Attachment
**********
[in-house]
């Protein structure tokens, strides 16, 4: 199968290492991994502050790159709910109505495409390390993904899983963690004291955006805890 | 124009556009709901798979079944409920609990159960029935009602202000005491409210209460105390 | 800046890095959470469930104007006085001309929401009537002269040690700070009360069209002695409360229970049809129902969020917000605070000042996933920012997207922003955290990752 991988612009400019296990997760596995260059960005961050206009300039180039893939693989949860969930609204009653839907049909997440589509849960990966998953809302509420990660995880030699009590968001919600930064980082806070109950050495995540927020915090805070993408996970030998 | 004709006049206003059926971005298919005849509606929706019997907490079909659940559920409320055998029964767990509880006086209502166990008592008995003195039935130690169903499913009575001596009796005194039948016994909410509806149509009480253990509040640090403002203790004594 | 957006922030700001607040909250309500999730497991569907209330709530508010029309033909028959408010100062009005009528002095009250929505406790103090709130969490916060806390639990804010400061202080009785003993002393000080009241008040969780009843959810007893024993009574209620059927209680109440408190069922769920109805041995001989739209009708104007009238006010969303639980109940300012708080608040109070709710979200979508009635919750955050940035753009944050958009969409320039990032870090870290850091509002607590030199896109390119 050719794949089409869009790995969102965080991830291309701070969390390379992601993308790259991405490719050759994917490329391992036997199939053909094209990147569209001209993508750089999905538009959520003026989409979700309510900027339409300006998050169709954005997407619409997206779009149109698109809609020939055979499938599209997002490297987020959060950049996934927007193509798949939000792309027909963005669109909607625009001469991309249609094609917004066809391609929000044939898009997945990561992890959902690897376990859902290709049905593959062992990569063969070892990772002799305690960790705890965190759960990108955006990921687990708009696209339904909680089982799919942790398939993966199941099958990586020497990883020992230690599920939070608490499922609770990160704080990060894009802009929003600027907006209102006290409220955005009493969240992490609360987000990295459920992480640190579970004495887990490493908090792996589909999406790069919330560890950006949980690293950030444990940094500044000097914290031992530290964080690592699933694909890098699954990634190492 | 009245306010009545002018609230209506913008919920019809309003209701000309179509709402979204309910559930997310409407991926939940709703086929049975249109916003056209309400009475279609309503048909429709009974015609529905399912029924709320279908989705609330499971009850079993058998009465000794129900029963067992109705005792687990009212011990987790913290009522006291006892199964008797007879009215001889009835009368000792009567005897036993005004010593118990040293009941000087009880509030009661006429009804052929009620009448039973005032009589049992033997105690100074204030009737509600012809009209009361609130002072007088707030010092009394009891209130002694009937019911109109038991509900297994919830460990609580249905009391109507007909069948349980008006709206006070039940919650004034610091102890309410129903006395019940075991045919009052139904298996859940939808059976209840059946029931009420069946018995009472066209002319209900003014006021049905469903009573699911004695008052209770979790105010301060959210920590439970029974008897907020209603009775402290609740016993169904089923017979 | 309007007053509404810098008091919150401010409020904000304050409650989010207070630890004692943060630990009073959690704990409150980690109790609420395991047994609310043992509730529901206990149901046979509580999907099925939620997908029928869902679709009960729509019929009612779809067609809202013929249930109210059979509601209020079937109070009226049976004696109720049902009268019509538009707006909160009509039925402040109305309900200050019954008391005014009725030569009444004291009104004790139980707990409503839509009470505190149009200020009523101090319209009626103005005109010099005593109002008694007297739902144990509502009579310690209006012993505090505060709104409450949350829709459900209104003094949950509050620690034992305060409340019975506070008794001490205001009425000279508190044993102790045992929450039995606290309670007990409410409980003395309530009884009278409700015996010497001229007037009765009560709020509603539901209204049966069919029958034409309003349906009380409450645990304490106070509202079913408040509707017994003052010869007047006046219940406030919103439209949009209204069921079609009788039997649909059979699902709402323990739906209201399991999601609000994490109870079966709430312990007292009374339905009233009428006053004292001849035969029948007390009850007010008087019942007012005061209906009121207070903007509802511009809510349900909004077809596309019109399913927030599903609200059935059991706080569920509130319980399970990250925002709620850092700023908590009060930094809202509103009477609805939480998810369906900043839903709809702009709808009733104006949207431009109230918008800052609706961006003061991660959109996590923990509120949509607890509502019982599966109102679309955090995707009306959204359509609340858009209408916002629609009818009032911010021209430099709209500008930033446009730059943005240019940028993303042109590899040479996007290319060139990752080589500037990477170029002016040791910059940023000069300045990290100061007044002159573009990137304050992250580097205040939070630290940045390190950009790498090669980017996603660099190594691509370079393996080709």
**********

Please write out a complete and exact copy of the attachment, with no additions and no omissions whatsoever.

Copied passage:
[in-house]
């Protein structure tokens, strides 16, 4: 199968290492991994502050790159709910109505495409390390993904899983963690004291955006805890 | 124009556009709901798979079944409920609990159960029935009602202000005491409210209460105390 | 800046890095959470469930104007006085001309929401009537002269040690700070009360069209002695409360229970049809129902969020917000605070000042996933920012997207922003955290990752 991988612009400019296990997760596995260059960005961050206009300039180039893939693989949860969930609204009653839907049909997440589509849960990966998953809302509420990660995880030699009590968001919600930064980082806070109950050495995540927020915090805070993408996970030998 | 004709006049206003059926971005298919005849509606929706019997907490079909659940559920409320055998029964767990509880006086209502166990008592008995003195039935130690169903499913009575001596009796005194039948016994909410509806149509009480253990509040640090403002203790004594 | 957006922030700001607040909250309500999730497991569907209330709530508010029309033909028959408010100062009005009528002095009250929505406790103090709130969490916060806390639990804010400061202080009785003993002393000080009241008040969780009843959810007893024993009574209620059927209680109440408190069922769920109805041995001989739209009708104007009238006010969303639980109940300012708080608040109070709710979200979508009635919750955050940035753009944050958009969409320039990032870090870290850091509002607590030199896109390119 050719794949089409869009790995969102965080991830291309701070969390390379992601993308790259991405490719050759994917490329391992036997199939053909094209990147569209001209993508750089999905538009959520003026989409979700309510900027339409300006998050169709954005997407619409997206779009149109698109809609020939055979499938599209997002490297987020959060950049996934927007193509798949939000792309027909963005669109909607625009001469991309249609094609917004066809391609929000044939898009997945990561992890959902690897376990859902290709049905593959062992990569063969070892990772002799305690960790705890965190759960990108955006990921687990708009696209339904909680089982799919942790398939993966199941099958990586020497990883020992230690599920939070608490499922609770990160704080990060894009802009929003600027907006209102006290409220955005009493969240992490609360987000990295459920992480640190579970004495887990490493908090792996589909999406790069919330560890950006949980690293950030444990940094500044000097914290031992530290964080690592699933694909890098699954990634190492 | 009245306010009545002018609230209506913008919920019809309003209701000309179509709402979204309910559930997310409407991926939940709703086929049975249109916003056209309400009475279609309503048909429709009974015609529905399912029924709320279908989705609330499971009850079993058998009465000794129900029963067992109705005792687990009212011990987790913290009522006291006892199964008797007879009215001889009835009368000792009567005897036993005004010593118990040293009941000087009880509030009661006429009804052929009620009448039973005032009589049992033997105690100074204030009737509600012809009209009361609130002072007088707030010092009394009891209130002694009937019911109109038991509900297994919830460990609580249905009391109507007909069948349980008006709206006070039940919650004034610091102890309410129903006395019940075991045919009052139904298996859940939808059976209840059946029931009420069946018995009472066209002319209900003014006021049905469903009573699911004695008052209770979790105010301060959210920590439970029974008897907020209603009775402290609740016993169904089923017979 | 309007007053509404810098008091919150401010409020904000304050409650989010207070630890004692943060630990009073959690704990409150980690109790609420395991047994609310043992509730529901206990149901046979509580999907099925939620997908029928869902679709009960729509019929009612779809067609809202013929249930109210059979509601209020079937109070009226049976004696109720049902009268019509538009707006909160009509039925402040109305309900200050019954008391005014009725030569009444004291009104004790139980707990409503839509009470505190149009200020009523101090319209009626103005005109010099005593109002008694007297739902144990509502009579310690209006012993505090505060709104409450949350829709459900209104003094949950509050620690034992305060409340019975506070008794001490205001009425000279508190044993102790045992929450039995606290309670007990409410409980003395309530009884009278409700015996010497001229007037009765009560709020509603539901209204049966069919029958034409309003349906009380409450645990304490106070509202079913408040509707017994003052010869007047006046219940406030919103439209949009209204069921079609009788039997649909059979699902709402323990739906209201399991999601609000994490109870079966709430312990007292009374339905009233009428006053004292001849035969029948007390009850007010008087019942007012005061209906009121207070903007509802511009809510349900909004077809596309019109399913927030599903609200059935059991706080569920509130319980399970990250925002709620850092700023908590009060930094809202509103009477609805939480998810369906900043839903709809702009709808009733104006949207431009109230918008800052609706961006003061991660959109996590923990509120949509607890509502019982599966109102679309955090995707009306959204359509609340858009209408916002629609009818009032911010021209430099709209500008930033446009730059943005240019940028993303042109590899040479996007290319060139990752080589500037990477170029002016040791910059940023000069300045990290100061007044002159573009990137304050992250580097205040939070630290940045390190950009790498090669980017996603660099190594691509370079393996080709």